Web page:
14 09 2022 | Farmer discontent engulfs Europe

    14 09 2022 | Farmer discontent engulfs Europe

    The period was relatively static for the prices of the main grain crops at the world commodity exchanges and markets, in the context of the accelerating recession, the statements of the Russian authorities regarding the Black Sea corridor and the unprecedented drought in Europe.

    Don’t have time to read the entire market report? Here’s what you need to know:  

    Farmers on a strike farmers are protesting against the unregulated import of grain from Ukraine, as well as against part of the requirements under the Green Deal.

    Inflation in Europe –  The ECB raised its key interest rates by 75 basis points in a bid to rein in inflation, raising fears of a negative impact on economic growth.

    More insights in this week’s report for our paid subscribers:

    Look at fertilisers today – what started as an energy crisis has become a fertiliser crisis and will soon become a food crisis. If you still haven't secured the fertilisers you need for the new campaign, you can do it right now on Agriniser.

    Russia blamed Europe for the grain – the president of the Russian Federation, Vladimir Putin, said that grain from Ukraine does not reach the poor countries of the world, but is mainly exported to the EU member states. In response, Zelensky said: "unlike Russia, we are not making a racist division of the world.”  Where is the truth?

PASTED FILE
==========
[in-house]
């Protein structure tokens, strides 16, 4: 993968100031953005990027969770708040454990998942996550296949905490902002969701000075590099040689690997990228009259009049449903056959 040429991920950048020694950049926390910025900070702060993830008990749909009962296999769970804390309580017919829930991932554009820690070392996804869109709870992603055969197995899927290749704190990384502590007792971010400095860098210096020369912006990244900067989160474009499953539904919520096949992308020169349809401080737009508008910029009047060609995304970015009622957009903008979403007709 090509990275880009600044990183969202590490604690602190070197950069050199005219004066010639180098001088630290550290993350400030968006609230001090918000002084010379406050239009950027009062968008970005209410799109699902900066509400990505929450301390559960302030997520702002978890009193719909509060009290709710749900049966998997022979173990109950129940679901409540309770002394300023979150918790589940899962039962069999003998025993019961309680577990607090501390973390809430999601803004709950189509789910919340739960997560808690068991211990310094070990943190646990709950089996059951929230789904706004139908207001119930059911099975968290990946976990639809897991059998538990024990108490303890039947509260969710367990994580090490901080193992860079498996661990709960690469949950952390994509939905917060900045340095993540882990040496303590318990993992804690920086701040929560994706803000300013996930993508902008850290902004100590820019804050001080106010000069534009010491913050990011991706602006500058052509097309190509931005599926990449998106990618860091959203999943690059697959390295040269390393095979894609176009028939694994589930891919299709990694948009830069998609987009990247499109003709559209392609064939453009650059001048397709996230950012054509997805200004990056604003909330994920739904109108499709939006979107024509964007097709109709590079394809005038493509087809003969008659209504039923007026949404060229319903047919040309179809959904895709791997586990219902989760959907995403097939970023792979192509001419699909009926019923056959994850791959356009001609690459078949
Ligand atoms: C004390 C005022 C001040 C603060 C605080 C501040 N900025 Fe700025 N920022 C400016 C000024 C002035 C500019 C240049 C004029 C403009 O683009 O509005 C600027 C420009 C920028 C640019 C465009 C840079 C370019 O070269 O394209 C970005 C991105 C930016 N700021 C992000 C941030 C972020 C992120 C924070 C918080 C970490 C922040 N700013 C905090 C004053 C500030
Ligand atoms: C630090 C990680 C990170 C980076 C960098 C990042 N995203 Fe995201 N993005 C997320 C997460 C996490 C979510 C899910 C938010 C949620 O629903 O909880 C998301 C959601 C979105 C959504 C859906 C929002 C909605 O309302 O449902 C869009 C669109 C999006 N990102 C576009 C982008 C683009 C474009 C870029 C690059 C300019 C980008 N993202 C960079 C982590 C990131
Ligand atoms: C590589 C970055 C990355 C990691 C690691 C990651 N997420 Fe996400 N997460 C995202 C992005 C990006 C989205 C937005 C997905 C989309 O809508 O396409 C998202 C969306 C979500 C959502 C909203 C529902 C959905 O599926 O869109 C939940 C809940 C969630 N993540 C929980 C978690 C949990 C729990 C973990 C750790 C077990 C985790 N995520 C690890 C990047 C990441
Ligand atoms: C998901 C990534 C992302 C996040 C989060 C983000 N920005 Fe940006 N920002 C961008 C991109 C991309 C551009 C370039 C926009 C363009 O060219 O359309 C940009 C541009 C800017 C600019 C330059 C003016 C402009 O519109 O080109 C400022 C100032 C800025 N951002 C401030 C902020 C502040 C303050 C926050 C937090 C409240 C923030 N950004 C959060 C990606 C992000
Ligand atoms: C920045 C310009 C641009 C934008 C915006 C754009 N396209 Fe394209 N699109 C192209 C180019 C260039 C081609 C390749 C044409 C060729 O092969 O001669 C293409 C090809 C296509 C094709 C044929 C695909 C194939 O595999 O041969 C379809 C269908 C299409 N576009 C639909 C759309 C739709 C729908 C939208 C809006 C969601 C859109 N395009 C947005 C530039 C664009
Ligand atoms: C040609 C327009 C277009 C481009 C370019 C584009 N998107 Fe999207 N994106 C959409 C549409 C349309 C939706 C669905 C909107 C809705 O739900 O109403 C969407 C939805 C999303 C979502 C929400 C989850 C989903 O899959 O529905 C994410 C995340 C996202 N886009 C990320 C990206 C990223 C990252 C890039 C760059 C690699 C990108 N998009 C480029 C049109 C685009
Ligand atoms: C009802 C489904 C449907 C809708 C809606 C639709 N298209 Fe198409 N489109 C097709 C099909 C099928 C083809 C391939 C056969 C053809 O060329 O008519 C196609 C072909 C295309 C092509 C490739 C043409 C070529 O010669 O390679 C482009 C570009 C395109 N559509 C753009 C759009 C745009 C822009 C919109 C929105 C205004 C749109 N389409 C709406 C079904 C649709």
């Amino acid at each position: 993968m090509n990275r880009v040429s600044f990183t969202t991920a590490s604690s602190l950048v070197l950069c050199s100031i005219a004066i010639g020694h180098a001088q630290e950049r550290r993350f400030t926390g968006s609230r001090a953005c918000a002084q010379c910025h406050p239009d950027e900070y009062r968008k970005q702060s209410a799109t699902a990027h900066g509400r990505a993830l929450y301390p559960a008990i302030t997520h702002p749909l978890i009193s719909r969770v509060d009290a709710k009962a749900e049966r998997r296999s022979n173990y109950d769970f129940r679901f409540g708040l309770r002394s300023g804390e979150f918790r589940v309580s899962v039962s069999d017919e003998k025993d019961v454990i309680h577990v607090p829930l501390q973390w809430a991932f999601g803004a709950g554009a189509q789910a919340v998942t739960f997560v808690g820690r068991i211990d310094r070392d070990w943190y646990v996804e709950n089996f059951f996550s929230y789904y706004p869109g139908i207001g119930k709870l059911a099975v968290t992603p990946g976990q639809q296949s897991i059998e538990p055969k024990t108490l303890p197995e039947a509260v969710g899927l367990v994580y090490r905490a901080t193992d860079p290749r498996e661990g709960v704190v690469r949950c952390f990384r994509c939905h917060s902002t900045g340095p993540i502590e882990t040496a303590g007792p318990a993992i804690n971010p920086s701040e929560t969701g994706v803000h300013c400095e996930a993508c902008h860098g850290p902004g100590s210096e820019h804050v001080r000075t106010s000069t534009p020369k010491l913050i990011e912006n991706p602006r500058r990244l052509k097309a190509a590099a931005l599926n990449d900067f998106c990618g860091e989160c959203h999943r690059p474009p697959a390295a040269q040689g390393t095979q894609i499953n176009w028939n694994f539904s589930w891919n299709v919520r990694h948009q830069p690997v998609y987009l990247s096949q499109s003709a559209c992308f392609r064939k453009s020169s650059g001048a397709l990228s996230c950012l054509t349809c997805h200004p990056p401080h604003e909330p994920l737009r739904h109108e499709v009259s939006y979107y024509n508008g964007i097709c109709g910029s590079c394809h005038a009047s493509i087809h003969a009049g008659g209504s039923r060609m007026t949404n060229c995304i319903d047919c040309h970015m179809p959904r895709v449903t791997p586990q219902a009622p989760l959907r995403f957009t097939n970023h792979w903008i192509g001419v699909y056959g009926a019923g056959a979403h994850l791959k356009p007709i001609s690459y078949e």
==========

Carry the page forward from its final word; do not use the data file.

In Bulgaria, grain producers from Dobrich, Vidin, Montana and other cities of the country are protesting against the unregulated import of grain from Ukraine, as well as against part of the requirements under the Green Deal.

    "The protest is organised jointly in several countries, led by the Visegrad Four, supported by other countries such as Romania, Croatia, Moldova. Bulgaria will also take part in this international protest, which is organised in support of agricultural producers throughout the European Union, and was born of the high inflation that occurred in the last year. Bulgarian farmers will also protest against the unregulated import of grain from Ukraine, against the high prices of fuels, fertilisers and preparations,” Zhechko Andrejnski, chairman of the association in Vidin, told BNR.

    "What grain producers from European countries, including in Bulgaria, are doing is the right way. Farmers are protesting in different parts of Europe, for different causes, and I think that this is a normal practice and enjoys my trust," said the official deputy Minister of Agriculture Georgi Sabev

    In the Black Sea region, the issue of grain corridors from Ukraine was put on the table again.

    On the one hand, the agreement signed on July 22 has a validity period of only 120 days, which suggests that it will expire in mid-October.

    On the other hand, the Russian president made serious accusations against the European community, according to which Ukrainian grain is not enough for those in need.